Text and images are pretty much polar opposites, but quite often they intersect — usually in the form of text being used in images.
This necessitates a features that all image-editing programs seem to share — the text tool.
Gimp’s text tool is much like any other standard image editor’s text tool, but we’ll cover it today in some detail.
Solid colors are all very well and good, but a little variety is nice, too.
Gradients and patterns can add that variety. They can also add too much variety, but used wisely, they can be just right.
Palettes and colormaps are useful additions to the party, so we’ll cover the basics of all these in this lesson.
In Gimp’s main menu is a “Colors” drop-down with 20+ options that we will briefly explore in this second part of Coloring in Gimp.
The first nine entries in the color menu are a variety of color tools that can also be found under Tools > Color Tools and as options that can be added to the toolbox.
The remaining entries are no less useful and/or interesting.
The color selection dialog includes a number of different modes for color-selection.
Its features and functionality are standard but wide-ranging, so you can use what works best for you each time you pick a new color.
The Gimp toolbox is a window (or dock) featuring multiple icons, each of which are tools that perform tasks in Gimp.
A basic understanding of each tool is necessary to fully utilize the functionality that Gimp has to offer.
But first, let’s give an honorable mention to the toolbar spaces above and below the cluster of tool icons.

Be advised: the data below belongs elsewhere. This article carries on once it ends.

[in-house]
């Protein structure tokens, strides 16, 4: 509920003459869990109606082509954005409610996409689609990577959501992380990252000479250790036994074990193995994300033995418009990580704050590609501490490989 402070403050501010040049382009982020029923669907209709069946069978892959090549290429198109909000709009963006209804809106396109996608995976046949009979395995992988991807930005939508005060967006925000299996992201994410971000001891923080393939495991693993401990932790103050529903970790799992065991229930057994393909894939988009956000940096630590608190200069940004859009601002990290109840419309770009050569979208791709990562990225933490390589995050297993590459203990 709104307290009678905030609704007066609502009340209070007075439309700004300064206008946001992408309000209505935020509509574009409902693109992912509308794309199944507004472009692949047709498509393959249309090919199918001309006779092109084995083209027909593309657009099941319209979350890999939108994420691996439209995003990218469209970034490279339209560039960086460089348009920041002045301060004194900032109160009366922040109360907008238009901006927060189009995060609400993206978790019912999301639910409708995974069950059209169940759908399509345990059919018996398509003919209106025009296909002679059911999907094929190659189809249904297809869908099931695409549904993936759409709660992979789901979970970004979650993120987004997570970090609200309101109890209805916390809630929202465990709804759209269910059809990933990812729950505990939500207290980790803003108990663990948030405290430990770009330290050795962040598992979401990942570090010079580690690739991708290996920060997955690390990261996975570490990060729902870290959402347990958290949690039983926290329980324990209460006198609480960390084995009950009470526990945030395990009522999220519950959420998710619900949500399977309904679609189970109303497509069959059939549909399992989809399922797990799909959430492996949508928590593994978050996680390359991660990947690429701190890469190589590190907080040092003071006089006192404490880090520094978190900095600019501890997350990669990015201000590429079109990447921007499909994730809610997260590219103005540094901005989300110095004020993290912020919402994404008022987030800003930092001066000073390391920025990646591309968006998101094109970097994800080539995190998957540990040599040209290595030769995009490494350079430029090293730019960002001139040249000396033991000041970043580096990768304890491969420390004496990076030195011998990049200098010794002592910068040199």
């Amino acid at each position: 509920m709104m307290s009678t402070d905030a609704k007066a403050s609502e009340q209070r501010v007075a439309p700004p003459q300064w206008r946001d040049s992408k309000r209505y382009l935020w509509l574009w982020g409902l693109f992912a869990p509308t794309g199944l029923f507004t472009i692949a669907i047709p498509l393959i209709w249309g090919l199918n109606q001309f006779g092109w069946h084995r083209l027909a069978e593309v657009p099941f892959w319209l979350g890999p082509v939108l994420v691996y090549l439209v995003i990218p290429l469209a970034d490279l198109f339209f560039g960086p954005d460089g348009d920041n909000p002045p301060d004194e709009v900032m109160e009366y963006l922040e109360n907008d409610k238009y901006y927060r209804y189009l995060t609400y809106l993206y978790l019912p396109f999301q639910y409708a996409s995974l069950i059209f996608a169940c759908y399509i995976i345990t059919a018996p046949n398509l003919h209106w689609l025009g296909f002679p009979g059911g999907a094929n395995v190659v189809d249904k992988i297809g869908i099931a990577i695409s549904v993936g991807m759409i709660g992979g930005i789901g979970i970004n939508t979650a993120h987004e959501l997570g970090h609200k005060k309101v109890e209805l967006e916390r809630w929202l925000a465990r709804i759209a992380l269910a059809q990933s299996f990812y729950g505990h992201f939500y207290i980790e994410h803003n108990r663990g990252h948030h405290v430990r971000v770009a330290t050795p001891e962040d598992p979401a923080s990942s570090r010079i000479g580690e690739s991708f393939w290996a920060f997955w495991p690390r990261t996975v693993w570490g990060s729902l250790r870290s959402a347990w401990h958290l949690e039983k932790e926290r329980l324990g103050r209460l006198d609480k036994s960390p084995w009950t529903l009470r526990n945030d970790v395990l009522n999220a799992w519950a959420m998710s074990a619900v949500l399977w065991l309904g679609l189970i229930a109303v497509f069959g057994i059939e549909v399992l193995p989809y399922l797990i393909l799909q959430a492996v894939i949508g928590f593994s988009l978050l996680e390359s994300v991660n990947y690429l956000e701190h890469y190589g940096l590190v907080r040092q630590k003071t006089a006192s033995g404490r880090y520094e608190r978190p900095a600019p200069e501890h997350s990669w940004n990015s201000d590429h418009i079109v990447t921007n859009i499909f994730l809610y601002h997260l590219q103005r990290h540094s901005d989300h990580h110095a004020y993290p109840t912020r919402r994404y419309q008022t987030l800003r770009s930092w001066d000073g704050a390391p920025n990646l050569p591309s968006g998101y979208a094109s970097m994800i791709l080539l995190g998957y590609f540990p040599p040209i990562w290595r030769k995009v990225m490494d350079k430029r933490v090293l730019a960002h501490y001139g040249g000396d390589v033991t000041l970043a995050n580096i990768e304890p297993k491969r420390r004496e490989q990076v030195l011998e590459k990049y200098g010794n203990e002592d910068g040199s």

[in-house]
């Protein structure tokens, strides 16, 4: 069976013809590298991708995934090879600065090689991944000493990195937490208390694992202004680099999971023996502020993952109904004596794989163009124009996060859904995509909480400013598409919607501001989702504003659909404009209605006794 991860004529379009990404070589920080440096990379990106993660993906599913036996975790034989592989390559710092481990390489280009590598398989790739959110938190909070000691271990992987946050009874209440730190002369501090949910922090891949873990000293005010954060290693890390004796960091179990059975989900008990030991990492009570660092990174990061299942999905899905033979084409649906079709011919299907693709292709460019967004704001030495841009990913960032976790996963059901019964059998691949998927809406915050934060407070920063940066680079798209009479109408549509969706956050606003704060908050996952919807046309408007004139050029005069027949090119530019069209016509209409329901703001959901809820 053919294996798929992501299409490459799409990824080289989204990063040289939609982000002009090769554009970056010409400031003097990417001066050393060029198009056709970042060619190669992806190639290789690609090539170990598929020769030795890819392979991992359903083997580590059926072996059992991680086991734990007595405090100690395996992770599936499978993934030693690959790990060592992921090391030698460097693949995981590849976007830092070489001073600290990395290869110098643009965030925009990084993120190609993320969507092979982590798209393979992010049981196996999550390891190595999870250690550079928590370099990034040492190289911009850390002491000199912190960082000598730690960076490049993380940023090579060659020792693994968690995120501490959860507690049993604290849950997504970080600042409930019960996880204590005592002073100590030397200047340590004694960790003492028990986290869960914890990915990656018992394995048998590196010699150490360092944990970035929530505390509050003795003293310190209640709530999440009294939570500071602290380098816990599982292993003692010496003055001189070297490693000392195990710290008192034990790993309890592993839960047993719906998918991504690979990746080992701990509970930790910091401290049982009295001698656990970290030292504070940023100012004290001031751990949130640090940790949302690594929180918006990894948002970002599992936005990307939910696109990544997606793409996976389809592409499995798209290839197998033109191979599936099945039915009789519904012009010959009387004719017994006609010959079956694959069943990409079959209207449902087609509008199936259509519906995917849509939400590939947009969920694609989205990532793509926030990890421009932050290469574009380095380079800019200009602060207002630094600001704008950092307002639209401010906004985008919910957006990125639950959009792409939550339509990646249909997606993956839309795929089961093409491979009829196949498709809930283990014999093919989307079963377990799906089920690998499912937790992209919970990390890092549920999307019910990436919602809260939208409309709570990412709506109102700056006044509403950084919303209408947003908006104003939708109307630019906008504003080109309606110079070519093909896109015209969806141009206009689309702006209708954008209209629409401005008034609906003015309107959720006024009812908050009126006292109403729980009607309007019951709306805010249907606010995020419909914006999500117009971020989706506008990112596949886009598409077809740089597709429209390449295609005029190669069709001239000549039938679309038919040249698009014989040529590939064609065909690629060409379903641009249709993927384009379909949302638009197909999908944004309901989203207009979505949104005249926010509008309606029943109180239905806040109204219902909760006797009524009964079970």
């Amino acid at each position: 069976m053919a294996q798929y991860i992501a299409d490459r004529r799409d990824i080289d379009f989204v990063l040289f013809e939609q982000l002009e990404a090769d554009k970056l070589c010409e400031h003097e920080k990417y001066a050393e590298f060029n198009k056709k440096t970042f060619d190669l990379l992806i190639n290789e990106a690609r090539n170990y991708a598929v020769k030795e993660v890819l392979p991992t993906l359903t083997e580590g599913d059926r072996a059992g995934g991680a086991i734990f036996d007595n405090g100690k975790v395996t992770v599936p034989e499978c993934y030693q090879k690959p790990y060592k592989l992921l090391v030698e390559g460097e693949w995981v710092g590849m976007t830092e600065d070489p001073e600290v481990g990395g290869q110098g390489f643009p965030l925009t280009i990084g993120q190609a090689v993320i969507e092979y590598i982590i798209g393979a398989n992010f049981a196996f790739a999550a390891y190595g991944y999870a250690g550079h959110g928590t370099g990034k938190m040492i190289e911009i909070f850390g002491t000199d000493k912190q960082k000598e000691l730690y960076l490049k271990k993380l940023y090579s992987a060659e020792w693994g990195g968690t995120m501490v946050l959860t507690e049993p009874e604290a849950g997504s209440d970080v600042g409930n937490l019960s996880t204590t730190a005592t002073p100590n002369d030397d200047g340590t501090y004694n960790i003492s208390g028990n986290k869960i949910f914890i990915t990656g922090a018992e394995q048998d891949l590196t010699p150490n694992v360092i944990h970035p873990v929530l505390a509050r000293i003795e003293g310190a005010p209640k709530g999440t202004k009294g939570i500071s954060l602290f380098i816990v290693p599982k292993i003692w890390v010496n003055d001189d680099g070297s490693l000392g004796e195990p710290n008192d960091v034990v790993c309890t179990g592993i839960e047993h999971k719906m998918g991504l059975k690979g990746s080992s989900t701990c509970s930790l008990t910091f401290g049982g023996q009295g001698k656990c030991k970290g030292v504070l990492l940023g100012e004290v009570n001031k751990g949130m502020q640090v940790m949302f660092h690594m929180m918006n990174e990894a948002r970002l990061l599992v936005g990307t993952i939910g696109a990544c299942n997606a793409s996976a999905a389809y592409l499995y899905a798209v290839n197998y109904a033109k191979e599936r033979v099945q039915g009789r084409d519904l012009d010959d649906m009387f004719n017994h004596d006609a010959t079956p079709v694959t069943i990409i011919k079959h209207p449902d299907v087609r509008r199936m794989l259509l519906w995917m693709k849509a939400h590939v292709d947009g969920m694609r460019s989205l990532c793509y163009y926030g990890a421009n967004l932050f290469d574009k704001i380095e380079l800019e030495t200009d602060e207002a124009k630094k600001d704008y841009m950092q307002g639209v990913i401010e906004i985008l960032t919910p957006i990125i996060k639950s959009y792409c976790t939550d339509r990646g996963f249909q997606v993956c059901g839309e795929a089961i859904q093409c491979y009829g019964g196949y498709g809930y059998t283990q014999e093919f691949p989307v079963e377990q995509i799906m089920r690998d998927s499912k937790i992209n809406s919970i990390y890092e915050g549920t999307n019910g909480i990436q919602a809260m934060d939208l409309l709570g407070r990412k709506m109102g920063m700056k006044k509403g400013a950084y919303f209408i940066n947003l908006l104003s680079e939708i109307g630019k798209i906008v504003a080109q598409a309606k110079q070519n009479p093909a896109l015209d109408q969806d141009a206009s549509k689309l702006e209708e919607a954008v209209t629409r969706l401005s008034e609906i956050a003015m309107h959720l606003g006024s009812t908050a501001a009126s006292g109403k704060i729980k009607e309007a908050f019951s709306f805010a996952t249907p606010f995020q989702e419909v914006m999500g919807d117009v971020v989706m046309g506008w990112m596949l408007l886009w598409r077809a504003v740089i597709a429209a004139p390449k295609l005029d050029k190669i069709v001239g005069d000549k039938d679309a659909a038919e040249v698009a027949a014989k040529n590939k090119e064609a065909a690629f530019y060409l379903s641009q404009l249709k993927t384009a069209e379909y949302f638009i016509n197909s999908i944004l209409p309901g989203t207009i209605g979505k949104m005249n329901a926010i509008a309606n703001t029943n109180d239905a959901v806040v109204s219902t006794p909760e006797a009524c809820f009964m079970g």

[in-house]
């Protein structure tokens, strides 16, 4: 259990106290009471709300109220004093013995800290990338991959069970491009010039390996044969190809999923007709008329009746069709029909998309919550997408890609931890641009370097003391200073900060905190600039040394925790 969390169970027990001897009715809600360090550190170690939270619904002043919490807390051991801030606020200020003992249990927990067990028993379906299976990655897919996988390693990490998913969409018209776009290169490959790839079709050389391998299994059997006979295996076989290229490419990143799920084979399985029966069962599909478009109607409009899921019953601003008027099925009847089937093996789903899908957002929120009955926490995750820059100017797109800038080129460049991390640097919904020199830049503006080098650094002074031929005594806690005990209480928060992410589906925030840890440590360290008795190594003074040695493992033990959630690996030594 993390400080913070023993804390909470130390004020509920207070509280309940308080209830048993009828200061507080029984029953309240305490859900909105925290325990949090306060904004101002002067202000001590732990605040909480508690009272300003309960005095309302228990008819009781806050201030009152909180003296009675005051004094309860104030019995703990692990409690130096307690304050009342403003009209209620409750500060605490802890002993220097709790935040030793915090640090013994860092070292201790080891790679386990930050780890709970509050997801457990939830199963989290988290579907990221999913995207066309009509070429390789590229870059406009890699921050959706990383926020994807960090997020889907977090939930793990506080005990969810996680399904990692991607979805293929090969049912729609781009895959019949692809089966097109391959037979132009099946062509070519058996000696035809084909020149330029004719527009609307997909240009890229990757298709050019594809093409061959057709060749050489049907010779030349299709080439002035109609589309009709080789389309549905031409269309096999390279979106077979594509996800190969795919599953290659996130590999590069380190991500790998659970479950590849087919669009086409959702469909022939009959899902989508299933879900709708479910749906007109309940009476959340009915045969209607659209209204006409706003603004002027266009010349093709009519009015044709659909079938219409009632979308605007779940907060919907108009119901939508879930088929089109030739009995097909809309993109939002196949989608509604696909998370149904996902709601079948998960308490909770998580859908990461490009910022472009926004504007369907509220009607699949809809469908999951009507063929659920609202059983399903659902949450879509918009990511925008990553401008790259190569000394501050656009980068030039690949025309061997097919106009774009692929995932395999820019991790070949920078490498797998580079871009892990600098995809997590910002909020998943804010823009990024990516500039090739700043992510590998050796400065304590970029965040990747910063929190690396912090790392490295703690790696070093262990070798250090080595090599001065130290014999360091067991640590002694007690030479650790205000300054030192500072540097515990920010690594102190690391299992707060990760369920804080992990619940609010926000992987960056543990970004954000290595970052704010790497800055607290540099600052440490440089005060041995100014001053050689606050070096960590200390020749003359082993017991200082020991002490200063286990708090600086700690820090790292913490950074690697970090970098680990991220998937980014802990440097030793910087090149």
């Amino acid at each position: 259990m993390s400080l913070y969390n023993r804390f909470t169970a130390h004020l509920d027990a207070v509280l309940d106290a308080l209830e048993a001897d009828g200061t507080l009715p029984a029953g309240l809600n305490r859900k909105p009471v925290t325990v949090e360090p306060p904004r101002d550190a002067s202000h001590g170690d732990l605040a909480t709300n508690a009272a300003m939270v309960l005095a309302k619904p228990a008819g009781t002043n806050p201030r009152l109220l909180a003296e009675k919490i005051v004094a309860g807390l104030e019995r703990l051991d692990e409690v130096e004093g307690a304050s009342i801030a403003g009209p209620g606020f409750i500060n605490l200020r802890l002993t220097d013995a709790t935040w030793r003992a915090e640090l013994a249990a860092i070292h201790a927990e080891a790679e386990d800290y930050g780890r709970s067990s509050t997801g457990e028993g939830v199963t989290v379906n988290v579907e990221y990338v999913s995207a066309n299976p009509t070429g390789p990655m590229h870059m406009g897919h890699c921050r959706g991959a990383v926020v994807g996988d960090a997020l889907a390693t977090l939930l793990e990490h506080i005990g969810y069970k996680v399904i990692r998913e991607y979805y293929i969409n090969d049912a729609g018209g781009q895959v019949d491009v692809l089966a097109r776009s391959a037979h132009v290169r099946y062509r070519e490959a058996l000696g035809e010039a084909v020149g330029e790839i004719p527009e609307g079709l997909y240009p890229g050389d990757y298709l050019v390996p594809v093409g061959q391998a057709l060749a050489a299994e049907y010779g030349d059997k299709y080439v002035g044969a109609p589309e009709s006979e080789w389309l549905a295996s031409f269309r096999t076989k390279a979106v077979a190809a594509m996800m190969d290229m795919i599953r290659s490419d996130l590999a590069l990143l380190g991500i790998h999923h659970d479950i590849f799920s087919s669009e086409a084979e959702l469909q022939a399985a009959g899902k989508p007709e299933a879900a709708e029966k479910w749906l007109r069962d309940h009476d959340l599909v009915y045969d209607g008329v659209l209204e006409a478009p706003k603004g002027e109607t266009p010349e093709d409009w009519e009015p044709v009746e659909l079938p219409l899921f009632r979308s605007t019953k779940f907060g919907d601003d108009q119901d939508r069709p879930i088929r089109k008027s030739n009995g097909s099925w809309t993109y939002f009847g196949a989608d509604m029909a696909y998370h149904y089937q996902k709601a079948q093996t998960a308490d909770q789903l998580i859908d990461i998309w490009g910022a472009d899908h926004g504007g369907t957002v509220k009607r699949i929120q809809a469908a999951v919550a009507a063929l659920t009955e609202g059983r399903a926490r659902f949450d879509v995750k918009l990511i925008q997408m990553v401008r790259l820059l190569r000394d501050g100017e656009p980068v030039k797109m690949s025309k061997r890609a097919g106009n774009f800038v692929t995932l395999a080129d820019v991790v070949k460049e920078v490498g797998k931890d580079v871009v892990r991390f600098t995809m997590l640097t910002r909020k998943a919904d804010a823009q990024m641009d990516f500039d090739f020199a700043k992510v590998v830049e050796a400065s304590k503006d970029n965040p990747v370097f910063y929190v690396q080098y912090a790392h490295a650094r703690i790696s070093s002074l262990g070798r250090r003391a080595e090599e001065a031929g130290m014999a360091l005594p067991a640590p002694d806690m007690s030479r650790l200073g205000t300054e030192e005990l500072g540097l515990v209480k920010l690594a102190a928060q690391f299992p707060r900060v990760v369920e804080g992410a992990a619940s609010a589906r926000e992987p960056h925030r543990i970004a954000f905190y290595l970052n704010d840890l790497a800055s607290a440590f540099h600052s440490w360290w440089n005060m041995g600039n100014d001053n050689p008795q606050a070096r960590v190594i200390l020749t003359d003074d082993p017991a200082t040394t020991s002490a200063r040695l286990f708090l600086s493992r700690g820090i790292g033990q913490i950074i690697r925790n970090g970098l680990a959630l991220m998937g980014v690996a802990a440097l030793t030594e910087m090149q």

Customizations and preferences are, of course, my priority when working with any new application.
Even in the cases that I do not yet know my preferences, I like to know what options are available to be customized as I go.
To that end, let’s go through some basics of how Gimp is set up — vs. how it can be set up — along with some of the operational aspects.
Gimp is an acronym for the GNU Image Manipulation Program.
It is a free, open source raster image editor available on multiple operating platforms (Windows, Linux, OS X, etc.)
Gimp features a customizable interface, photo enhancement and digital retouching features, as well as support for multiple hardware devices and file formats.
It is expandable by way of plugins and extensions that can be added or created via its scripting interface.
As a cross-platform image-editor, Gimp is unparalleled.
Two of the most basic image-manipulation/editing programs are Microsoft Paint — or just Paint — and KolourPaint
Paint is included with each version of Windows. We’ll be discussing the Window 7 version.
KolourPaint is a part of the KDE package. I’m currently using version 16.08.2.
There are many similarities between the two programs — many features and functionalities that work the same.
Let’s explore some of those features.
When was the last time you backed up your data?
Today is the official yearly reminder to quit procrastinating and save all that precious electronic media that you can’t imagine living without… but haven’t backed up since… well, it’s been a few days… or weeks… or…
Because, seriously, if you can’t remember how long it’s been, it might as well have not happened since this time last year!
Let’s go and do it!
I’m a programmer.
In my family, there is a very defined line between capabilities.
On one side of the line, you have the logic-oriented programmers, and on the other side of the line you have the artists.
And, as my Dad and fellow-programmer often says, “I don’t do graphics”.
You would have to hear the emphasis and take in his posture during such a statement to truly understand the humor behind it — but he’s not joking.
I, too, have difficulties on the graphical-front, but have found it necessary, from time to time, to dip my toes into the image-related kiddie pool.